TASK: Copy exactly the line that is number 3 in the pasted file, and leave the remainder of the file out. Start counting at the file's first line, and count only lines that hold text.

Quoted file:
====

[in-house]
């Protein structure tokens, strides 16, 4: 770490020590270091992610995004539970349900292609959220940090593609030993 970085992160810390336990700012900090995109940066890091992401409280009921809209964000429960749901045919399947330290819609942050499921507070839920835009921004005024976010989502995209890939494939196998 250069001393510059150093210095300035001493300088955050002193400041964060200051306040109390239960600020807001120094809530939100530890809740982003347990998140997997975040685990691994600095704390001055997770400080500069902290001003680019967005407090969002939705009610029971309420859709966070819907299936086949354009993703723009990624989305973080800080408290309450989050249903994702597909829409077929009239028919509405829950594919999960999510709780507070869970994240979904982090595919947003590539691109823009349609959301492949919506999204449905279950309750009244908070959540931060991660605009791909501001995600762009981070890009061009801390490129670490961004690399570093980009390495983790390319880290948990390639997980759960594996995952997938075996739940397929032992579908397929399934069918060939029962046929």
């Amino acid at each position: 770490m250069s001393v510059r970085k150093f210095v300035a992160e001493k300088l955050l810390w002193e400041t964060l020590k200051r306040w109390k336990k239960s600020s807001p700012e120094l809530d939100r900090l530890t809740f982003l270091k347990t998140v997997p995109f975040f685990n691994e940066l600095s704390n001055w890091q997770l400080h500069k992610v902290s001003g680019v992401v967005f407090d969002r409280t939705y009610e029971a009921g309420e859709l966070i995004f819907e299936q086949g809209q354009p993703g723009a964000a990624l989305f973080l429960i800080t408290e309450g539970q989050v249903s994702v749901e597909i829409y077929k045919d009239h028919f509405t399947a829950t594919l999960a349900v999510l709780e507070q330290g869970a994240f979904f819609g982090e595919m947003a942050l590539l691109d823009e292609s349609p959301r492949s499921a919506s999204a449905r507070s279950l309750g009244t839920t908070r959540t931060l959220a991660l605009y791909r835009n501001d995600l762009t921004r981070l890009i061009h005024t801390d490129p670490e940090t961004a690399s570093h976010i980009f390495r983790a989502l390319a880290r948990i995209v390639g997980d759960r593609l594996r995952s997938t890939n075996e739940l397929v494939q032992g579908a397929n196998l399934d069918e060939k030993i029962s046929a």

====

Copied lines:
């Amino acid at each position: 770490m250069s001393v510059r970085k150093f210095v300035a992160e001493k300088l955050l810390w002193e400041t964060l020590k200051r306040w109390k336990k239960s600020s807001p700012e120094l809530d939100r900090l530890t809740f982003l270091k347990t998140v997997p995109f975040f685990n691994e940066l600095s704390n001055w890091q997770l400080h500069k992610v902290s001003g680019v992401v967005f407090d969002r409280t939705y009610e029971a009921g309420e859709l966070i995004f819907e299936q086949g809209q354009p993703g723009a964000a990624l989305f973080l429960i800080t408290e309450g539970q989050v249903s994702v749901e597909i829409y077929k045919d009239h028919f509405t399947a829950t594919l999960a349900v999510l709780e507070q330290g869970a994240f979904f819609g982090e595919m947003a942050l590539l691109d823009e292609s349609p959301r492949s499921a919506s999204a449905r507070s279950l309750g009244t839920t908070r959540t931060l959220a991660l605009y791909r835009n501001d995600l762009t921004r981070l890009i061009h005024t801390d490129p670490e940090t961004a690399s570093h976010i980009f390495r983790a989502l390319a880290r948990i995209v390639g997980d759960r593609l594996r995952s997938t890939n075996e739940l397929v494939q032992g579908a397929n196998l399934d069918e060939k030993i029962s046929a």